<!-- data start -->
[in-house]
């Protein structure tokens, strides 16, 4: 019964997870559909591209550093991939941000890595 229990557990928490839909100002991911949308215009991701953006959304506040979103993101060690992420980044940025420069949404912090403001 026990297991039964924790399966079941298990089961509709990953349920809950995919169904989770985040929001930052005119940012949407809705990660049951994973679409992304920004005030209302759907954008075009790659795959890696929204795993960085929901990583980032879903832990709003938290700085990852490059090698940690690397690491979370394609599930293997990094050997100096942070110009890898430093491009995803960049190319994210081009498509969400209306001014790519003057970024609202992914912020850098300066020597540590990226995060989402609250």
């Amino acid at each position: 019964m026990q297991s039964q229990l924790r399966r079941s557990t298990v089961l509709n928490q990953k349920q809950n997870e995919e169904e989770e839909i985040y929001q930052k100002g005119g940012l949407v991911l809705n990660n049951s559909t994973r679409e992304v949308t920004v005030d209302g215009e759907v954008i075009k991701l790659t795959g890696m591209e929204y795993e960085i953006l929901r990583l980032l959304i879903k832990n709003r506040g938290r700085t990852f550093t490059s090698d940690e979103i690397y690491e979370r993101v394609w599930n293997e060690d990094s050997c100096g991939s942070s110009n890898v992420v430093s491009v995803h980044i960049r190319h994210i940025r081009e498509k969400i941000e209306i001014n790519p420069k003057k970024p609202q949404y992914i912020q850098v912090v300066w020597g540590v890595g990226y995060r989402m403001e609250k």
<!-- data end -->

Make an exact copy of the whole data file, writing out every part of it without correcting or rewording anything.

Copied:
[in-house]
């Protein structure tokens, strides 16, 4: 019964997870559909591209550093991939941000890595 229990557990928490839909100002991911949308215009991701953006959304506040979103993101060690992420980044940025420069949404912090403001 026990297991039964924790399966079941298990089961509709990953349920809950995919169904989770985040929001930052005119940012949407809705990660049951994973679409992304920004005030209302759907954008075009790659795959890696929204795993960085929901990583980032879903832990709003938290700085990852490059090698940690690397690491979370394609599930293997990094050997100096942070110009890898430093491009995803960049190319994210081009498509969400209306001014790519003057970024609202992914912020850098300066020597540590990226995060989402609250």
């Amino acid at each position: 019964m026990q297991s039964q229990l924790r399966r079941s557990t298990v089961l509709n928490q990953k349920q809950n997870e995919e169904e989770e839909i985040y929001q930052k100002g005119g940012l949407v991911l809705n990660n049951s559909t994973r679409e992304v949308t920004v005030d209302g215009e759907v954008i075009k991701l790659t795959g890696m591209e929204y795993e960085i953006l929901r990583l980032l959304i879903k832990n709003r506040g938290r700085t990852f550093t490059s090698d940690e979103i690397y690491e979370r993101v394609w599930n293997e060690d990094s050997c100096g991939s942070s110009n890898v992420v430093s491009v995803h980044i960049r190319h994210i940025r081009e498509k969400i941000e209306i001014n790519p420069k003057k970024p609202q949404y992914i912020q850098v912090v300066w020597g540590v890595g990226y995060r989402m403001e609250k």